artist statement

Occupying a space somewhere between realism and abstraction, my work is mostly figural in nature and is concerned with matters of the heart. The paintings are woman-centered, intuitive and introspective, with parts of myself invariably revealing themselves on the page. The traits are sometimes obvious – a shock of red hair or a certain look in the eye. At other times they are subtle; buried beneath chalks and gesso, peeking out between snippets of text or thread. Concerns about the body and its pleasures and discomforts relate to years spent practicing acupressure massage as well as a recent diagnosis of rheumatoid arthritis. Work with children on the autistic spectrum highlights how difficult it can be to use our words, control our impulses and navigate personal space.

My process often begins by applying tea stains to paper, allowing texture and gesture to spark my imagination. Similar to searching the clouds for shapes, I add contour and composition to expand these first impressions into more recognizable forms. A variation on Rorschach ink blots, the shaping of the stains is a means of charting internal terrain.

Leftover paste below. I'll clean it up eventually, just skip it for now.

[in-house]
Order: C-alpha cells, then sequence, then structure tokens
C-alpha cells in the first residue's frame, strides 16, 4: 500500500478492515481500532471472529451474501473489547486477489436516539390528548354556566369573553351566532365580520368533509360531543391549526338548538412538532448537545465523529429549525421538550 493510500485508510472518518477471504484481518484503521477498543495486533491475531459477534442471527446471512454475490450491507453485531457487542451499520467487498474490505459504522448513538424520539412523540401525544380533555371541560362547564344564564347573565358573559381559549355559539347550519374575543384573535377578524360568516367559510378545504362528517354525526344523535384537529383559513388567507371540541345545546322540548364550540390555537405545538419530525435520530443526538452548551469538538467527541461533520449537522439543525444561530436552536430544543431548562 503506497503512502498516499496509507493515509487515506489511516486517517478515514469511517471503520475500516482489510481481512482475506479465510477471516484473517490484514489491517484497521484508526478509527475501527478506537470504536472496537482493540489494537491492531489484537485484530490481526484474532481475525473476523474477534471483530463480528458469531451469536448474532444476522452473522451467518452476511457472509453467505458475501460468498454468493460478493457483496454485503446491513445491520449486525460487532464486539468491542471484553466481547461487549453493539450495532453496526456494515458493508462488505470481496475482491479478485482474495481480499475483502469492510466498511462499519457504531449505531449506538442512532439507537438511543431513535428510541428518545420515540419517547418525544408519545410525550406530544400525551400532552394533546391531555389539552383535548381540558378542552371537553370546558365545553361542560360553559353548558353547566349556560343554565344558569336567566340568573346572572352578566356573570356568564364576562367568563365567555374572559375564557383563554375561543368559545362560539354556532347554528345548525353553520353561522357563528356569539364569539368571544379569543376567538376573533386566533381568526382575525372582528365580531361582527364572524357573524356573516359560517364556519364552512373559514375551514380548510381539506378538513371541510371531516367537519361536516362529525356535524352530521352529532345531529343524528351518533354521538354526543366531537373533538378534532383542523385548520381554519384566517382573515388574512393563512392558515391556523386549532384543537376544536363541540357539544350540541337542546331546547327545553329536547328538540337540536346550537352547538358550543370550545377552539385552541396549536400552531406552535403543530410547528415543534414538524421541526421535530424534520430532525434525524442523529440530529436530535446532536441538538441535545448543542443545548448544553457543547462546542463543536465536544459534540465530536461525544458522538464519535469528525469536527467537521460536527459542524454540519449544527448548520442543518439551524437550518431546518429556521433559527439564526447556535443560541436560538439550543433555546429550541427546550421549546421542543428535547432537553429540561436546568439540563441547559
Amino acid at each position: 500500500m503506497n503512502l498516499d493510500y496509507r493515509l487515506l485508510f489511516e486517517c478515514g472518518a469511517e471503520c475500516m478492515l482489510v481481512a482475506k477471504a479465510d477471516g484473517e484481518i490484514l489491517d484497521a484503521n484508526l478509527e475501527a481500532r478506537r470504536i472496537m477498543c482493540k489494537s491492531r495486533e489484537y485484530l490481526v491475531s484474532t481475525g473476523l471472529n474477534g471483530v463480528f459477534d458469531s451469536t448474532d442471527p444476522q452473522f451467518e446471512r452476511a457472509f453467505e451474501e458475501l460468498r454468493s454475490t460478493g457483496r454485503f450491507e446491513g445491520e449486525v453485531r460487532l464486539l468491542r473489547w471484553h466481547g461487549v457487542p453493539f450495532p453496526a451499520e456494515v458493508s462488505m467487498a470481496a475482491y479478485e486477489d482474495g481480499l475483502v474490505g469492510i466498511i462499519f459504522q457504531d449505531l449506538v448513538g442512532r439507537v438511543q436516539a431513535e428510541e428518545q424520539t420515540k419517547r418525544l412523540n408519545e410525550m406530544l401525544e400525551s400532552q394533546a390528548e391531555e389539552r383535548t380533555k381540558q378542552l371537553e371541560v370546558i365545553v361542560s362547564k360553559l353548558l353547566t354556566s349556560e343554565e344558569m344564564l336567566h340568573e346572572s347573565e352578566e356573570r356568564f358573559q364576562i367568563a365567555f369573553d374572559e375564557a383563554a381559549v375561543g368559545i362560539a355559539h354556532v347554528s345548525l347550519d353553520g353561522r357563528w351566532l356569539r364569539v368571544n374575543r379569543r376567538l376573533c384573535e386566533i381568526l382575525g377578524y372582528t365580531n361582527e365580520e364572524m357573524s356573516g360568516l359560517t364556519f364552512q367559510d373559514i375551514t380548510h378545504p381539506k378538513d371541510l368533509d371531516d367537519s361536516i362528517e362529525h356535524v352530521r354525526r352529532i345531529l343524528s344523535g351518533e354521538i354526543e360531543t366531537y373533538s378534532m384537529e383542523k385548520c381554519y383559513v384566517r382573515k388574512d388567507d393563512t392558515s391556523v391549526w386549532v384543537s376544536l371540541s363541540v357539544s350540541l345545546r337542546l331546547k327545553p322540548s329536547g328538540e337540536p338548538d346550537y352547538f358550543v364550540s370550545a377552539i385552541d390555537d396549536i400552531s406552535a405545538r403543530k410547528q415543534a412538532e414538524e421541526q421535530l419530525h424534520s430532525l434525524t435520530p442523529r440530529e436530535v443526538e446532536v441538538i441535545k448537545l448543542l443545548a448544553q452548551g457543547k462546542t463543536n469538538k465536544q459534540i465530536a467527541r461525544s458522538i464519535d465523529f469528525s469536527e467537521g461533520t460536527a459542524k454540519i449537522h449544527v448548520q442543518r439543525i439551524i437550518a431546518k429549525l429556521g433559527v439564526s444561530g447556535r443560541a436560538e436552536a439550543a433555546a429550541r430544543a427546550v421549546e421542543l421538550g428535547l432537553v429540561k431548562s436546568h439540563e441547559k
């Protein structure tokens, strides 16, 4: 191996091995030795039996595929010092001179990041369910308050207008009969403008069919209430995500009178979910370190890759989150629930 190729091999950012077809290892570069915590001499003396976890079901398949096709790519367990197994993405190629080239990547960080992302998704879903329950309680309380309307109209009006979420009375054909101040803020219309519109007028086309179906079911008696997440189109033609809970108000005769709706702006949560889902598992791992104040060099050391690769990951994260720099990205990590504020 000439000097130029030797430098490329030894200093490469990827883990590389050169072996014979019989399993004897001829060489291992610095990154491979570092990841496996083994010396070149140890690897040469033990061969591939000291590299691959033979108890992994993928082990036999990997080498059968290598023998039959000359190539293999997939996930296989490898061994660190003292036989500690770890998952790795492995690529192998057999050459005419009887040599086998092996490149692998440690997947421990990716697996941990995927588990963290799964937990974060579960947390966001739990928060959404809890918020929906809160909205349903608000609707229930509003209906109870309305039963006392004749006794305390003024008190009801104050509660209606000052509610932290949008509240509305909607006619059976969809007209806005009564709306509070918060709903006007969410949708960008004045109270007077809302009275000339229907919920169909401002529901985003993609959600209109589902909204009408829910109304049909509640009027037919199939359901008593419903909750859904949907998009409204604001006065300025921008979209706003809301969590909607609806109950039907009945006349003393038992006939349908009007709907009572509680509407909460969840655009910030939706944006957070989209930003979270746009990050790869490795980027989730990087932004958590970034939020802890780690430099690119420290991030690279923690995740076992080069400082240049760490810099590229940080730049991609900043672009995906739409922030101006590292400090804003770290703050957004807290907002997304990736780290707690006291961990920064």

Many of the pieces contain elements that are distorted or disproportionate, hinting at what it is like to be not quite right physically or emotionally. In one, a neck strains to hold up its head. In another, there is a hand that is absurdly heavy or an elbow that narrows unnaturally. These elements carry an important part of the narrative, and draw parallels to the oddness and frailty within us all.

In more recent work, the body has become more central than the face. The focus on the body was initially a matter of curiosity, a question of what would fill the void if I shifted my concern. A few things emerge. Feet on fertile ground, torsos angular and round, hands holding hearts, egg shells and occasionally, empty spaces. Yet, the creation of female torsos without heads has challenged my feminist sensibility. At a time when political rhetoric about women’s bodies and our ability to make our own choices is exceptionally charged, I find myself preoccupied with the implications. But, in the end, sometimes it really is about the body. Heads are nearby, and implied. We shape ourselves.


Leave a Reply

Fill in your details below or click an icon to log in: Logo

You are commenting using your account. Log Out /  Change )

Google+ photo

You are commenting using your Google+ account. Log Out /  Change )

Twitter picture

You are commenting using your Twitter account. Log Out /  Change )

Facebook photo

You are commenting using your Facebook account. Log Out /  Change )


Connecting to %s

%d bloggers like this: